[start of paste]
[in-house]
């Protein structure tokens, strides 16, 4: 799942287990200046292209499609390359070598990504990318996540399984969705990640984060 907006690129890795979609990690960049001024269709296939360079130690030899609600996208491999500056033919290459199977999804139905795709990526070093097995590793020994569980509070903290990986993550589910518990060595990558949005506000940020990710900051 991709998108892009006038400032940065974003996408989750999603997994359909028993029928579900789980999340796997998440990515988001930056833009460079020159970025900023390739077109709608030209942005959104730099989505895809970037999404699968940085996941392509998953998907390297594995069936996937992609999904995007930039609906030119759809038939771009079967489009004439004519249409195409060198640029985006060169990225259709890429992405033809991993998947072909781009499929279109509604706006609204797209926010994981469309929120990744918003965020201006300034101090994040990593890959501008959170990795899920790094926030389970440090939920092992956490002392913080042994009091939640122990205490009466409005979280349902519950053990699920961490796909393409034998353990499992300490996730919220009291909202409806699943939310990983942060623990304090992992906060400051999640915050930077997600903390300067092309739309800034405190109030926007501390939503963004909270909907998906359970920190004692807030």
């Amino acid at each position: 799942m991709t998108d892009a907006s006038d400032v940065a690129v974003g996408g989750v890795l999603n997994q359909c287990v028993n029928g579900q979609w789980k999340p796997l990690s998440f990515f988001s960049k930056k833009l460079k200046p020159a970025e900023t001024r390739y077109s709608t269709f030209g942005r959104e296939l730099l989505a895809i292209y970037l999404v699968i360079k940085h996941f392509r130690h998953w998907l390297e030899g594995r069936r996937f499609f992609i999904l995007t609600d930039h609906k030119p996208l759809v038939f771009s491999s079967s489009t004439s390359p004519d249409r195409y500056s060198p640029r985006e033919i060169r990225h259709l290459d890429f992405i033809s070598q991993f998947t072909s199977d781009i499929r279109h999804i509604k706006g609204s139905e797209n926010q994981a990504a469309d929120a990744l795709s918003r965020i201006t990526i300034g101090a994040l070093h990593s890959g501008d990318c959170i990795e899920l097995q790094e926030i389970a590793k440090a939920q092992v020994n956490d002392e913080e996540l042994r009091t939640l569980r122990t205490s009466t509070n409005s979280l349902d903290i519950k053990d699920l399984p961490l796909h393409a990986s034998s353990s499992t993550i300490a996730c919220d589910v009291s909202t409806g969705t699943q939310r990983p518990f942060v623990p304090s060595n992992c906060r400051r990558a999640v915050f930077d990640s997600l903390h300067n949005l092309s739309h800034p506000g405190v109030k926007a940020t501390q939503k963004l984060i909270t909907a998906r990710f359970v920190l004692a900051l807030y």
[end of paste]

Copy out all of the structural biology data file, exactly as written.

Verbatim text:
[in-house]
């Protein structure tokens, strides 16, 4: 799942287990200046292209499609390359070598990504990318996540399984969705990640984060 907006690129890795979609990690960049001024269709296939360079130690030899609600996208491999500056033919290459199977999804139905795709990526070093097995590793020994569980509070903290990986993550589910518990060595990558949005506000940020990710900051 991709998108892009006038400032940065974003996408989750999603997994359909028993029928579900789980999340796997998440990515988001930056833009460079020159970025900023390739077109709608030209942005959104730099989505895809970037999404699968940085996941392509998953998907390297594995069936996937992609999904995007930039609906030119759809038939771009079967489009004439004519249409195409060198640029985006060169990225259709890429992405033809991993998947072909781009499929279109509604706006609204797209926010994981469309929120990744918003965020201006300034101090994040990593890959501008959170990795899920790094926030389970440090939920092992956490002392913080042994009091939640122990205490009466409005979280349902519950053990699920961490796909393409034998353990499992300490996730919220009291909202409806699943939310990983942060623990304090992992906060400051999640915050930077997600903390300067092309739309800034405190109030926007501390939503963004909270909907998906359970920190004692807030």
């Amino acid at each position: 799942m991709t998108d892009a907006s006038d400032v940065a690129v974003g996408g989750v890795l999603n997994q359909c287990v028993n029928g579900q979609w789980k999340p796997l990690s998440f990515f988001s960049k930056k833009l460079k200046p020159a970025e900023t001024r390739y077109s709608t269709f030209g942005r959104e296939l730099l989505a895809i292209y970037l999404v699968i360079k940085h996941f392509r130690h998953w998907l390297e030899g594995r069936r996937f499609f992609i999904l995007t609600d930039h609906k030119p996208l759809v038939f771009s491999s079967s489009t004439s390359p004519d249409r195409y500056s060198p640029r985006e033919i060169r990225h259709l290459d890429f992405i033809s070598q991993f998947t072909s199977d781009i499929r279109h999804i509604k706006g609204s139905e797209n926010q994981a990504a469309d929120a990744l795709s918003r965020i201006t990526i300034g101090a994040l070093h990593s890959g501008d990318c959170i990795e899920l097995q790094e926030i389970a590793k440090a939920q092992v020994n956490d002392e913080e996540l042994r009091t939640l569980r122990t205490s009466t509070n409005s979280l349902d903290i519950k053990d699920l399984p961490l796909h393409a990986s034998s353990s499992t993550i300490a996730c919220d589910v009291s909202t409806g969705t699943q939310r990983p518990f942060v623990p304090s060595n992992c906060r400051r990558a999640v915050f930077d990640s997600l903390h300067n949005l092309s739309h800034p506000g405190v109030k926007a940020t501390q939503k963004l984060i909270t909907a998906r990710f359970v920190l004692a900051l807030y």